Unleash your inner root


sed: A Guide for Mere Mortals: 01

Software      : GNU SED
Version       : 4.2.1
Compatibility : Any Copy of SED


I am a huge fan of thinking of myself as some kind of omni-powerful being and it is for that very reason that I became a Linux User/Admin. Among the myriad of tools available to the discerning power user few tools pack so much raw simple power as the sed command. More to the point: few things other than sed can make you seem more like a great and powerful wizard to an outside eye as being able to listen to a problem presented to you, and instantly being able to reply with a string of magical sed/regex that when pointed at a file fix’s all of their problems.

The problem? Learning sed is surprisingly hard.

For this guide I will start at the beginning and move on to more complicated incantations that hopefully will help illuminate the way to the higher state of mind that is #root.

What is Sed?

First what is sed? sed is simply put  a stream editor. It takes a stream of text passes it through the editing rules you have crafted for it and makes changes to said text as necessary.

The easiest realm of sed to start comprehension with is the substitute command, but before we get to that I’d like to break down sed’s basic formatting. A single sed line at the terminal level can be broken down into three pieces of information:

  1. The command: The command is just sed… This is a no brainer, just adding it for the sake of completeness
  2. The options:  also fairly simple these are your standard unix – options that you put on just about anything, there are a lot of them, we’ll cover them as time goes by.
  3. The script: The script is the important bit, the script is contained within two: —-> ‘ <—- and tells sed exactly what you, the great and powerful wizard, would like sed to do.
  4. (optional) target: The target is where sed is drawing the text from to perform its magic on. This can be a file, or input can be piped into sed from another command.

All together your sed structure looks something like: sed -<option> ‘<sed magic goes here>’ <file>

At a basic usage level (advanced usage levels may vary, but its not important for the time being) the script can be thought of to be broken down into two sides: The pattern and the action.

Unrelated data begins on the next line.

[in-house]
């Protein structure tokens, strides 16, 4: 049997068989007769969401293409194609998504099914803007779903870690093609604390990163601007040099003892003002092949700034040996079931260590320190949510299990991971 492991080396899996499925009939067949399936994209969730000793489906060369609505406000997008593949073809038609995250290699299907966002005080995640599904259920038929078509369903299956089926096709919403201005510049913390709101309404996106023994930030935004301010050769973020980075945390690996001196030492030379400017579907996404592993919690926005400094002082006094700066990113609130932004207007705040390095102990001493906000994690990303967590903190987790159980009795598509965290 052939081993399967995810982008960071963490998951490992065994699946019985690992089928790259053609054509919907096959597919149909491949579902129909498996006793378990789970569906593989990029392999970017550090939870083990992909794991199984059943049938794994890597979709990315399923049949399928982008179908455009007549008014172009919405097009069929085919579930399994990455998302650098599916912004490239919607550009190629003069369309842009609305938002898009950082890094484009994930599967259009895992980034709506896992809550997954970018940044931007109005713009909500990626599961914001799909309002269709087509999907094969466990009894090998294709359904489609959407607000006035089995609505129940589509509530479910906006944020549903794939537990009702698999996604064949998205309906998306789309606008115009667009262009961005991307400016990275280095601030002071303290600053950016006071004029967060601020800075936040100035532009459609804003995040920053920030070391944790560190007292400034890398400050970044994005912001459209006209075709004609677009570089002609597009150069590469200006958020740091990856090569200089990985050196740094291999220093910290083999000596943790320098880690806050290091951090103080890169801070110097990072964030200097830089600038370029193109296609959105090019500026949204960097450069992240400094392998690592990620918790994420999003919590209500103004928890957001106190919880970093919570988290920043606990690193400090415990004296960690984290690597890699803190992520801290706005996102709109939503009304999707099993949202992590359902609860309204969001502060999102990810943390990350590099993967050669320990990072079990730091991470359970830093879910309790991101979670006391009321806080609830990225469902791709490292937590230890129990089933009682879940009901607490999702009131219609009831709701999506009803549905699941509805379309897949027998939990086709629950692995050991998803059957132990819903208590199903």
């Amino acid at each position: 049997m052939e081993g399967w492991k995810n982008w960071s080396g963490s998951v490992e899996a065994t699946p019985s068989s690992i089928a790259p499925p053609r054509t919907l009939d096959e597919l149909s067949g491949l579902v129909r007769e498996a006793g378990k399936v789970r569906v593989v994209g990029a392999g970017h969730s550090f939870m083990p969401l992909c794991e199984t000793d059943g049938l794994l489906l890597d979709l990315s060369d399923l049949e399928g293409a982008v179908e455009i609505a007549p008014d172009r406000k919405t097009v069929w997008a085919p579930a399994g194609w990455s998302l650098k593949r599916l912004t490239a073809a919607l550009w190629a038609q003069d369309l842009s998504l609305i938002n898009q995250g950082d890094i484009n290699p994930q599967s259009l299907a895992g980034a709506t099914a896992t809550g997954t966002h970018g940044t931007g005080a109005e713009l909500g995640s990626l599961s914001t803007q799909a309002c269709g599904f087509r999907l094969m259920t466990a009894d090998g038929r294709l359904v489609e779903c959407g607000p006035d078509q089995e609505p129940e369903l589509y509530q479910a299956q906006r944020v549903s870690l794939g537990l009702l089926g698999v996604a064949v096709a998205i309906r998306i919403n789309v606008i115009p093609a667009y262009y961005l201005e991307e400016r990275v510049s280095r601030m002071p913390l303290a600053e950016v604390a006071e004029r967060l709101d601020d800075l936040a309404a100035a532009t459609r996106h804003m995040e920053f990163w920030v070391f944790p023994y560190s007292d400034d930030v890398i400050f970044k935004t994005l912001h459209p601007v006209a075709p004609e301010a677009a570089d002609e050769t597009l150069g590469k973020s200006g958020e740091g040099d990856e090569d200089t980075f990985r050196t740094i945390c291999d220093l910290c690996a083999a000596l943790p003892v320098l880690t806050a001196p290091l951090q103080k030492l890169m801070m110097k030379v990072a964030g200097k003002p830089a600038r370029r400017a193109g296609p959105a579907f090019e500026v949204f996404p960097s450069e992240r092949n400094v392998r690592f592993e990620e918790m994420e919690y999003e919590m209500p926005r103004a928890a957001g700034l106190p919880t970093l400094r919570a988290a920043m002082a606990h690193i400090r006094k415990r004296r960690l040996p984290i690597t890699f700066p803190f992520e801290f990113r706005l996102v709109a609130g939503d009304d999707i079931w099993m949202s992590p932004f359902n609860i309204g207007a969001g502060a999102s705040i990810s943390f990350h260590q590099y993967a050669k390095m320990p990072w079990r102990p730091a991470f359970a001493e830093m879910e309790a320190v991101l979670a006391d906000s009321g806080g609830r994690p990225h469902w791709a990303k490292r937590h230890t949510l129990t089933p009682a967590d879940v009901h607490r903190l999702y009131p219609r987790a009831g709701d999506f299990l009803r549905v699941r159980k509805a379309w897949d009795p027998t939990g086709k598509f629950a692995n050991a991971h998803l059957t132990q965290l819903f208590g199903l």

The pattern is a matching game, its what you are telling sed to look for in the text you are feeding it. The target of your spell if you will. The action is, surprise surprise, the action you want to take on the pattern.


That being sed(haha), lets move on to SUBSTITUTION! You may have noticed, or not, that the last few times I’ve typed substitue I’ve bolded the s. That is simply because s is the substitution command in sed… easy to remember.

At a basic level it looks like this:

sed 's/pattern/Replacement pattern/'

As a practical example if you were to enter the following into the terminal:

 echo The best pets in the world are cats! | sed 's/cats/dogs/'

You would get a line of text that says:

The best pets in the world are dogs!

The catch: By default that sed string will substitute the first word on each line of input only. 

Going Global

If you’d like sed to change all values on a line, you must add the global flag at the end.

echo cats cats cats! | sed 's/cats/dogs/'
dogs cats cats!
echo cats cats cats! | sed 's/cats/dogs/g'
dogs dogs dogs!

And that’s is all it takes to do basic substitution. Now to make it relevant. introducing… –i. -i option will edit a file in place. So:

sed -i 's/cats/dogs/g' pets.txt

Will take in the file pets.txt and replace all occurrences of “cats” with “dogs”.


Thanks for joining me on this sedtastic journey. Though this first step is fairly simple, fear not, for great things are built on simple foundations!
The next installment of “Sed: A guide for mere mortals” is now available!


Brandon.Graves • October 12, 2015

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  1. rootchord October 14, 2015 - 3:08 pm Reply

    Very good explanation. Looking forward to the next one!

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